Hopes are high that a that pilot project for visually impaired rugby can be built on in the 2022.
Visually Impaired Rugby, also known as VI Rugby, is based around the Rugby 7s touch format. This allows the game to be safe and accessible for players with visual impairments. The gameplay takes into consideration a wide range of sight conditions whilst maintaining the fundamental codes, laws, and spectacle of rugby to both the players and spectators.
The game is for all visionally impaired players male and female B1 to B5 while for competitions players must be B2 – B4.
The IRFU recently collaborated with Vision Sports Ireland, Change Foundation and Old Wesley Rugby Club to deliver a series of pilot sessions for players at Energia Park. You see more about it in the video below.
Sean McDowell was one of the players to get involved in the sessions.
“I recently lost my vision and was looking for something to get into,” he told Irish Rugby TV.
“It’s getting to see other people with impairments and it probably motivates you more to push yourself on when you see what other people can do. It’s just good people to be around and good fun.”
“It probably actually helps with everyday life – just avoiding obstacles and stuff and it gets you more alert for that when you’re playing in the wee mini games and having to avoid people. Looking around gets your scanning going and I think it really does help.”
Sean’s wife Aine McDowell has been making the trips from Co. Down for the sessions in Energia Park.
“Supporting Sean, it was probably the first thing that [he’d]shown interest in,” she said.
“Sean lost his vision about a year and a half ago from a brain injury. This has been the first thing that you’ve really wanted, really felt passionate about in a long time. It was a big step for Sean to come here.
“And I was a bit worried in case whenever we came, it would maybe put Sean off if it didn’t go so well the first session or if he couldn’t do something I was a bit worried about how it might set him back. But no, it’s been brilliant. Coach David has been fantastic and all the team. Everyone has been very encouraging and it’s been very good.”
David McKay is the IRFU’s Disability & Inclusion Officer.
“Basically VI rugby is for anybody with a visual impairment from B1 to B5,” he said.
“We use a ball with ball bearings in it, so if you’ve got a visual impairment you can hear the ball coming towards you. And there’s a lot more communication within the game. Players wear numbers on their bibs so then they can be identified when they’re running with the ball.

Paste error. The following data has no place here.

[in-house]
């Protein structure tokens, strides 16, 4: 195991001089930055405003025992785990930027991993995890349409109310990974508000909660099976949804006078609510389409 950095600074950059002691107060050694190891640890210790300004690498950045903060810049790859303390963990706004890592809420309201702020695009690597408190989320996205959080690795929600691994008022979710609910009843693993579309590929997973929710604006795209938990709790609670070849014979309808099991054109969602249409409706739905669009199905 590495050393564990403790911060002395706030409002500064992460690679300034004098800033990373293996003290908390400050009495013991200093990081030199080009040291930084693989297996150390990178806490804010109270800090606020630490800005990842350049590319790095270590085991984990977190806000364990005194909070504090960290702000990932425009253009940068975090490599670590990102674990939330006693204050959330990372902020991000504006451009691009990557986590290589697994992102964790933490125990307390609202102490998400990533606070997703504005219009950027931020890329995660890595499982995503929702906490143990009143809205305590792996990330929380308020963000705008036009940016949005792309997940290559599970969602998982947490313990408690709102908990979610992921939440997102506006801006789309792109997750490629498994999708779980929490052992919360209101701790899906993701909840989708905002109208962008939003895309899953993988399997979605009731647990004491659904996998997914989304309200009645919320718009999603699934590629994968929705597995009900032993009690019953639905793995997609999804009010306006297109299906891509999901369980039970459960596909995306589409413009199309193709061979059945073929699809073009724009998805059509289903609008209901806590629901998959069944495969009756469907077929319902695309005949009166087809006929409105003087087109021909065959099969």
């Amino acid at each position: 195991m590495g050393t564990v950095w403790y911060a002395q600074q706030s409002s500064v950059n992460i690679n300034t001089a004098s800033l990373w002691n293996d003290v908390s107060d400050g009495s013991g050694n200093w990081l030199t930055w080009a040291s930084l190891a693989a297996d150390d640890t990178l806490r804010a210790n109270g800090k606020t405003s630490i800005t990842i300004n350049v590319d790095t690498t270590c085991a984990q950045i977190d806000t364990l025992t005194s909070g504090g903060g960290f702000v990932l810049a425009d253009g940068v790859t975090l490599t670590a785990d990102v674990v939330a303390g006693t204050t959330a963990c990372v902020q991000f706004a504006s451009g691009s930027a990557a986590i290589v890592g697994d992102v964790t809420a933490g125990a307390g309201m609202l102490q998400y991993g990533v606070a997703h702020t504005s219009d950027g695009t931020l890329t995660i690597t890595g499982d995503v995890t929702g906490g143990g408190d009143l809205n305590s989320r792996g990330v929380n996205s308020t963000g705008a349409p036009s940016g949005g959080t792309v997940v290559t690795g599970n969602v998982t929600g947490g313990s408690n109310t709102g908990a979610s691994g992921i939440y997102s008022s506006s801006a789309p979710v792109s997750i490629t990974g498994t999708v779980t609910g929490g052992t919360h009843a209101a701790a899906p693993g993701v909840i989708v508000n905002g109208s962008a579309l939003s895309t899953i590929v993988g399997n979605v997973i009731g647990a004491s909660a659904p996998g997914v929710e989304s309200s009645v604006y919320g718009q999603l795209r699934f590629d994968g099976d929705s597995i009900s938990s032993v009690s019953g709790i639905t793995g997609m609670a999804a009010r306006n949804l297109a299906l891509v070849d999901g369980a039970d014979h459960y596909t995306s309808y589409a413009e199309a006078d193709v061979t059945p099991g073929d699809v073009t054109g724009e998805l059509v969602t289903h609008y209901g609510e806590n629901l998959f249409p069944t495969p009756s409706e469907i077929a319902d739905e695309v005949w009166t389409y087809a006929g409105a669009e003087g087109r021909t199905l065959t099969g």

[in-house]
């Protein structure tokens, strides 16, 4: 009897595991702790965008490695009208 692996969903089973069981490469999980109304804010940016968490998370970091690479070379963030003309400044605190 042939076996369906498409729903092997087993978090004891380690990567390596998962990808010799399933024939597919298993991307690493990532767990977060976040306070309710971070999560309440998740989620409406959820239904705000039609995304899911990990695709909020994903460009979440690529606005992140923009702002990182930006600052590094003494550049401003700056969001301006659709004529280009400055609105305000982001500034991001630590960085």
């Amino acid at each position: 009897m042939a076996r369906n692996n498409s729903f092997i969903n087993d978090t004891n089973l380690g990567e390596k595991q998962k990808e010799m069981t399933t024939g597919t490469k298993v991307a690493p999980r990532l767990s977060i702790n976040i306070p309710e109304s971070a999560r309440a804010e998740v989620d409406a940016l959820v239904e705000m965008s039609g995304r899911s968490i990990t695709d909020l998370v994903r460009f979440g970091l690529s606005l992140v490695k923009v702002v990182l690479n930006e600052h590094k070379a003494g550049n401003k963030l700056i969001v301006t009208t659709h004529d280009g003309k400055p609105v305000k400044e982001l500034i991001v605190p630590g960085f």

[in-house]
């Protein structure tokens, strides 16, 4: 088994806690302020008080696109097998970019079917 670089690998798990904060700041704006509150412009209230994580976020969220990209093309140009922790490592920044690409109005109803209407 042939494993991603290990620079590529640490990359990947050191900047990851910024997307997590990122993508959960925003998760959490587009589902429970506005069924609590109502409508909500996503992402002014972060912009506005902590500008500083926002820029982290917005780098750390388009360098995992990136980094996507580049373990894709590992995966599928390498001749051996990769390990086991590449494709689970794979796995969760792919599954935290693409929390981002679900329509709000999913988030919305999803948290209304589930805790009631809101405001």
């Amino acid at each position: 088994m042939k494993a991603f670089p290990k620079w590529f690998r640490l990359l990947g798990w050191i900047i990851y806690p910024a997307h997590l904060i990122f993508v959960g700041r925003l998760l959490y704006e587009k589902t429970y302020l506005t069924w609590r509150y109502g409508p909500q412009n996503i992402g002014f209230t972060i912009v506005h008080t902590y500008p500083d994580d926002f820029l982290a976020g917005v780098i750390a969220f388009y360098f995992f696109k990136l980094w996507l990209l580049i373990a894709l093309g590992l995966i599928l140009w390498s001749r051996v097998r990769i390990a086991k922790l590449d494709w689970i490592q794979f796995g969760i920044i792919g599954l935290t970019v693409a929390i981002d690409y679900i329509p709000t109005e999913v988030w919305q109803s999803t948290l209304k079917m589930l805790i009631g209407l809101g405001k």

“You’ve also got guides who help with the running. It’s really inclusive and it’s really about getting people who have a visual impairment to experience rugby. So a few of the players we’ve got today, this is their first time playing rugby and it’s great to invite them into the rugby family and experience what it’s like to play as part of a club and as part of a team.”
Former Leinster and Italy out-half Ian McKinley was a driving force in introducing VI Rugby to Irish Rugby and the sessions could not have gone ahead without the backing and expertise of Vision Sports Ireland.
“The most important thing is that people are enjoying it,” said McKinley.
“You have to give them a reason to travel from Co. Down, to travel from Westmeath to come here and take part. It’s just giving something to people and being able for them to grab onto it and experience rugby. Because maybe they’ve never had that experience or they did and it’s been cruelly taken away from them. It’s really important for them to embrace it and enjoy it.”
“I hope it definitely continues and I would like a team to get up and running to play against other teams and get more competitive – just push on and hopefully more people get involved.”
“Hopefully we’ll see this project grow. We’ve big aspirations for it, but it’s only the start and we really hope to grow it because it’s growing in England – many different premiership clubs doing it. In Scotland as well. Italy – we had something pre-lockdown. So hopefully it can really kick off.”
The McDowells are in full agreement. “We just don’t want it to stop here,” says Aine.